Paper check fraud is on the rise: What to know


While online banking and electronic payments are becoming more mainstream, many Americans still write paper checks, and there’s been a resurgence of fraud. 

If you think you’re immune because you pay bills online and don’t write paper checks often, think again. Using a variety of sneaky scams, criminals can access your checking account information even without a physical check. 

“The rise in sophisticated check fraud is a serious issue, and American Bankers Association is working collaboratively with our members and other stakeholders to implement innovative solutions that target the real problem — the bad actors preying on customers and the banks that serve them,” Sarah Grano, an ABA spokesperson told FOX Business. 

“Working together as an industry, alongside law enforcement, the Postal Service and regulators offers us the best chance at success.”


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Here’s how to be better prepared to protect yourself as you move into the holiday season and beyond.

Why is paper check fraud on the rise? 

Over the last few years, there has been a notable uptick in the number of check fraud claims filed by customers. 

“Even though fewer and fewer people are using paper checks every year, fraudsters have shown they prefer to attack this low-tech method of payment,” said Joe Bernardo, global head of fraud and claim operations with Wells Fargo, based in Columbus, Ohio.

The Financial Crimes Enforcement Network (FinCEN), which is the U.S. Treasury’s investigative arm, tracks fraud trends and statistics. 

“Just this year, FinCEN issued an alert that check fraud has more than doubled over the past three years,” Bernardo told FOX Business. It reported 680,000 cases of possible check fraud last year, up from 350,000 in 2021, a 23% increase over reports in 2020, he said.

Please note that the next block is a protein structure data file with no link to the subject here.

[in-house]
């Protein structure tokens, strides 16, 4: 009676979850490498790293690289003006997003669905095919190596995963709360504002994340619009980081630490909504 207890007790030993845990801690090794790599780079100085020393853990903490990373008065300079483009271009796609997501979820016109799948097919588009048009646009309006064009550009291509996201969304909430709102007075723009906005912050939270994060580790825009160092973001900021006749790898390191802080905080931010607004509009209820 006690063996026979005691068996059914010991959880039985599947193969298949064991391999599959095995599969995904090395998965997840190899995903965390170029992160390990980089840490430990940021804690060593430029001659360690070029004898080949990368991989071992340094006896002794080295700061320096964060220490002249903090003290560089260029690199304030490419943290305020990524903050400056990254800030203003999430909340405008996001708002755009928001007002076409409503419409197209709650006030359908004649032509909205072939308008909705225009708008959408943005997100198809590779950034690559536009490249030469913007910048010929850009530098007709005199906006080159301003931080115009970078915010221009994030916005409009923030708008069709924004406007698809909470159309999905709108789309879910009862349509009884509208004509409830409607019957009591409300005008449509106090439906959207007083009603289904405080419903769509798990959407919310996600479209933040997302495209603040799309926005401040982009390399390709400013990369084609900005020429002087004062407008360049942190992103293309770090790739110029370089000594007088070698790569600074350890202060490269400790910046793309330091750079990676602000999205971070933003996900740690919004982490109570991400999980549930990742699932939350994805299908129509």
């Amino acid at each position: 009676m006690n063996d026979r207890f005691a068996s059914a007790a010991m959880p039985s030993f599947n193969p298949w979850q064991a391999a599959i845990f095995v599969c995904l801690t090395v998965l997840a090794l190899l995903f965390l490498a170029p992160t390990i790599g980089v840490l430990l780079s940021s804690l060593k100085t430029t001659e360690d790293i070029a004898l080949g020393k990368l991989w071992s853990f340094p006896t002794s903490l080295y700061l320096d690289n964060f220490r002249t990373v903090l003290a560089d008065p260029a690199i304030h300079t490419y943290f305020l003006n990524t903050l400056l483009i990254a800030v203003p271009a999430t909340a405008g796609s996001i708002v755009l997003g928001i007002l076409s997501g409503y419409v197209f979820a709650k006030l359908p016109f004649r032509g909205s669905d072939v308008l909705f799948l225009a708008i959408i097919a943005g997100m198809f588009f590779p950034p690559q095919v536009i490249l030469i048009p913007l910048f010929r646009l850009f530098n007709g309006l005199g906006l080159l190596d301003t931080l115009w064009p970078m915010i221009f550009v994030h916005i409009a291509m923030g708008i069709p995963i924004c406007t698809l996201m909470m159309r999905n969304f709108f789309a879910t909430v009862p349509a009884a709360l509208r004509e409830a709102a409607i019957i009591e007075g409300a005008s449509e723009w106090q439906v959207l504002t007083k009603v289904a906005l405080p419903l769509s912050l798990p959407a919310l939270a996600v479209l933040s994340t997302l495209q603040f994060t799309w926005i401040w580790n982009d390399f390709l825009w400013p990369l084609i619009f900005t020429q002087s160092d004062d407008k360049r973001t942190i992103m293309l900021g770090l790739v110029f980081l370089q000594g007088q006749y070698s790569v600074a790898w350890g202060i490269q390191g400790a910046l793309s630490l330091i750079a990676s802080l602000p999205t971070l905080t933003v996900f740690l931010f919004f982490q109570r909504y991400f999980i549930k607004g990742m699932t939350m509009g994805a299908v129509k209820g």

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Compared to digital payment methods, in many ways, Bernardo said, paper checks remain frozen in time.


“Credit cards and other forms of digital payment systems have been routinely updated and modified with security enhancements, providing an extra layer of protection that paper checks don’t have,” he added.

What makes paper check users more vulnerable?

Compared to other transactions that have become more secure, for example the chip on your debit or credit card, the check has not really evolved, Bernardo said.

The methods that scammers use to acquire a check can vary from stealing checks through normal day-to-day commerce, stealing check payments from the mail or even obtaining customer credentials through phishing scams that may allow them to review check images online and create a counterfeit copy of a consumer’s check, Bernardo explained. 

USPS worker at mail box

“Fraudsters steal mail in search of paper checks. If fraudsters find a check, they will chemically ‘wash’ the original ink off the check before altering the amount and the payee’s name,” Bernardo told FOX Business. “From there, they cash the check to steal money from the account.”

Another avenue for criminals to access your account involves obtaining a customer’s bank routing and account number to create fake checks. 

“Purchasing blank checks through an office supply store, the fraudster manufactures counterfeit checks with an actual customer’s account information, giving them entry to steal money from that account,” he added.  “Regardless of the situation, the criminal’s goal is always the same — to get your money.”

writing a check

How you can better safeguard yourself

  • Use a digital payment
  • When writing a check, use non-erasable black gel ink, such as a permanent marker
  • Mail checks at the U.S. post office, not a mailbox

Source: Joe Bernardo, Wells Fargo 

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Review your account regularly  

Review your accounts, statements and your cashed-check images on a regular basis. 

“I absolutely recommend using your bank’s mobile app so that you can monitor activity in real time,” Bernardo told FOX Business. “If anything looks odd, if you see a transaction you didn’t make, be sure to dispute it as soon as possible.” 

He also noted it’s wise to sign up for daily balance transactions and balance alerts from your bank. 

“By receiving the alerts, you’re notified daily of your current account balance daily and transaction activity in real time. It’s an easy, automatic way to keep track of your finances.” 

For an added level of security, make sure your phone and email contact information is up to date on your bank’s website. 

“Many banks will use these channels to quickly reach you when they spot concerning activity,” he advised. 

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